Coventry Cathedral is a focal point of the city of Coventry and is also the most powerful reminder of the destruction caused by the bombing of Coventry during the Second World War. A few ruins remain of the first cathedral in Coventry, which was the Priory Church of St Mary built in the 12th century. The second more imposing cathedral, the Parish Church Cathedral of St Michael, was built in the 15th century and lasted until 14 November 1940, when all except some of the walls was destroyed. A modern cathedral next to the ruin was built in the 1950s-60s and the ruin is preserved today for visitors. Below is a photograph of Coventry taken immediately after the bombing and a photograph of the cathedral ruins today.

Many of the old photographs I use in this post are taken from Coventry Old and New by E. B. Newbold. The book also contains many photos of Coventry before the bombing which really shows the extent of the destruction when compared to the appearance of the city today. Around 500 German aircraft were involved in the attack and 4330 homes and one third of all factories were destroyed. The bombing was described by the German Official News Agency as “the most severe in the whole history of the war”. From the BBC website:

The bombing began at 1920 and did not cease until dawn. The all-clear was finally sounded at 0615 GMT.

The city’s tram system was destroyed. Nearly all gas and water pipes were smashed and people have been advised to boil emergency supplies of water.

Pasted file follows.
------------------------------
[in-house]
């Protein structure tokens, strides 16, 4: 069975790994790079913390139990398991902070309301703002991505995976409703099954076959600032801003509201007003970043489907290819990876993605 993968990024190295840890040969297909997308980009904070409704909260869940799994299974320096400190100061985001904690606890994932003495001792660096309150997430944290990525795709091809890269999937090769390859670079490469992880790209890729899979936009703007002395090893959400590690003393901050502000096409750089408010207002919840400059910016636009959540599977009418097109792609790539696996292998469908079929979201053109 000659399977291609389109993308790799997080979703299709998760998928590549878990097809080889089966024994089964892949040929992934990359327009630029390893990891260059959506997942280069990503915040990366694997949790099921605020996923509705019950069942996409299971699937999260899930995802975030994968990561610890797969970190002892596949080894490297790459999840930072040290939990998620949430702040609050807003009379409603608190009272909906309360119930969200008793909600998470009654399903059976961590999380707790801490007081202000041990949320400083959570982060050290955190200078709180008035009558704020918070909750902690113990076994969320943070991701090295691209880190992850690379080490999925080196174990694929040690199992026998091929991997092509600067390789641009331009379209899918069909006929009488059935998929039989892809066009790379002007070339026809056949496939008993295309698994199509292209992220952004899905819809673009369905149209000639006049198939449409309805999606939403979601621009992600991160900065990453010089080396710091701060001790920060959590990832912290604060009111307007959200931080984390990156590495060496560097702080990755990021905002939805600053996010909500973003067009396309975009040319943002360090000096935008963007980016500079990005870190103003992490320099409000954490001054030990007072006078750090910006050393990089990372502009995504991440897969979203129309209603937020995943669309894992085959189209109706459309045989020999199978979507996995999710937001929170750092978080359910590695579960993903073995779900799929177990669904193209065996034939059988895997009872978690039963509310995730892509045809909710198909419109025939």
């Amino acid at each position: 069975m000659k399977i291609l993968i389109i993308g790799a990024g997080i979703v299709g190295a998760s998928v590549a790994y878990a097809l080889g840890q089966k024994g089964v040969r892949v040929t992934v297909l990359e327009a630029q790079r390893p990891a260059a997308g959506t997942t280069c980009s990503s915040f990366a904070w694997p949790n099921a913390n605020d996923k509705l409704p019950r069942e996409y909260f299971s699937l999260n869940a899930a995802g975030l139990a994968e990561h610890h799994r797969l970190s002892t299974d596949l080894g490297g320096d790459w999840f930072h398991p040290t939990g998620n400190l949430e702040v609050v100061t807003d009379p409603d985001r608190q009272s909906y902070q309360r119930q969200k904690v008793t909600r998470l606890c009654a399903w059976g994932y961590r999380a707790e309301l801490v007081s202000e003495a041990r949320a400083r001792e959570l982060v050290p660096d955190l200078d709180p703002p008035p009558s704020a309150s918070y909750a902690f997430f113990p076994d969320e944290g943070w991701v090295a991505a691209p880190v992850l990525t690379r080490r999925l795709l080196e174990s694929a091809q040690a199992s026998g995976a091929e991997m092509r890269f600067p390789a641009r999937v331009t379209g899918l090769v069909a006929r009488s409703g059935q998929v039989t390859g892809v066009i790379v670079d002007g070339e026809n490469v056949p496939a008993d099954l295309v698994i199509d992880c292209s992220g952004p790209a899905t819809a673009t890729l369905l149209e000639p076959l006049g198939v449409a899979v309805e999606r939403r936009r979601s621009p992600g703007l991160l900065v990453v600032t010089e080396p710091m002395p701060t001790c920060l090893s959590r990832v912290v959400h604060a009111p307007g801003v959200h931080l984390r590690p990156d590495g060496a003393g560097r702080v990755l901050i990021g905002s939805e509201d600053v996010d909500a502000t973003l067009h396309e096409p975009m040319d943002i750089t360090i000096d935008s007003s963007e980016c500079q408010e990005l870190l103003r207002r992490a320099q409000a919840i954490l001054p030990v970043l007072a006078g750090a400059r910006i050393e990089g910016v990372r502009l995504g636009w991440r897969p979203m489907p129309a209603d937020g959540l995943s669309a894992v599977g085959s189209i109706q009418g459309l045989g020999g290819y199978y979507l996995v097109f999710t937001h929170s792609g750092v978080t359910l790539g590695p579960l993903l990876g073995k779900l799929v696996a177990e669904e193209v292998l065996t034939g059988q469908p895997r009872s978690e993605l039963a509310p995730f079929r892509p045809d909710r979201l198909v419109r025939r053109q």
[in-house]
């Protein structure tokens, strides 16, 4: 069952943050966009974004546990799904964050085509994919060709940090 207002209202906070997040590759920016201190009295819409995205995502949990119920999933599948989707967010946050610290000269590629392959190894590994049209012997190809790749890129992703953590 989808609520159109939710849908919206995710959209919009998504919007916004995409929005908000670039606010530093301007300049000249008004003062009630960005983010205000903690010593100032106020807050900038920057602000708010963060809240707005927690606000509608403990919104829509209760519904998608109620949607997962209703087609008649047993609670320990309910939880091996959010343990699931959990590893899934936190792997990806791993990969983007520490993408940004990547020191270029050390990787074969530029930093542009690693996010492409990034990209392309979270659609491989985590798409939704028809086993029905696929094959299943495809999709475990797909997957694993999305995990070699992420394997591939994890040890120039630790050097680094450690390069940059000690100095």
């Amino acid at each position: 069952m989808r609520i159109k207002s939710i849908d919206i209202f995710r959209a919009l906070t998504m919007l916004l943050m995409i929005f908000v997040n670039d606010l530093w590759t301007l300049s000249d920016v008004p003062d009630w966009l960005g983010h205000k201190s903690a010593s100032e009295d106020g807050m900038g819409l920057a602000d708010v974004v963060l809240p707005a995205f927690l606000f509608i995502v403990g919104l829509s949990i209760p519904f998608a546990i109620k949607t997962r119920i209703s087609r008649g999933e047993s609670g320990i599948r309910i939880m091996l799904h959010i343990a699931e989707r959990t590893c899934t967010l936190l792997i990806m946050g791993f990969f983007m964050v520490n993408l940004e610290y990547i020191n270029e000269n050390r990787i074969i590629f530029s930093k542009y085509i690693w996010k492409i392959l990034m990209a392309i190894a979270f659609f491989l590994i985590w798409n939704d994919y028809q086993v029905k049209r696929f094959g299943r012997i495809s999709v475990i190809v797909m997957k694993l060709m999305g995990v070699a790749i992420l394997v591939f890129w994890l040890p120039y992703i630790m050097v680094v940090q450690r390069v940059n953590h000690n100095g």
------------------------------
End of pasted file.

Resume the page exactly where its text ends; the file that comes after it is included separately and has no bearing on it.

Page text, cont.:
The cathedral Provost, the Very Reverend Dick Howard and a party of helpers attempted to deal with 12 incendiary bombs by smothering them with sand. But another shower of incendiaries accompanied by high explosives forced them to give up their efforts.

Mr Howard said: “The cathedral will rise again, will be rebuilt, and it will be as great a pride to future generations as it has been to generations of the past.”

Above are photographs of the interior and exterior of the old cathedral before it was destroyed. The first was taken of the congregation attending the memorial service for King Edward VII in May 1910, showing the now lost magnificence of the cathedral, which is interesting when compared to the interior of the new 20th century cathedral (pictured below). The second photograph was taken in the 1930s.

The bombing did lead to a detailed excavation of the cathedral ruins as well as the ruins of the older medieval monastic buildings and I managed to get hold of the archaeological and historical report from 1971. Below is a plan of the both cathedral ruins superimposed on a modern (or 1970s) street plan. The cathedral destroyed in the war is in the bottom right corner and you can see how the new cathedral backs on to it. The ruins of the older Priory Church of St Mary are minimal, but I visited them and you can walk down into the excavated crypt and see the remains of the walls and some columns. Additionally below is an artist’s impression of how the cathedral would have looked in the 15th century from the report and a photograph of the interior of the modern cathedral.


Advertisements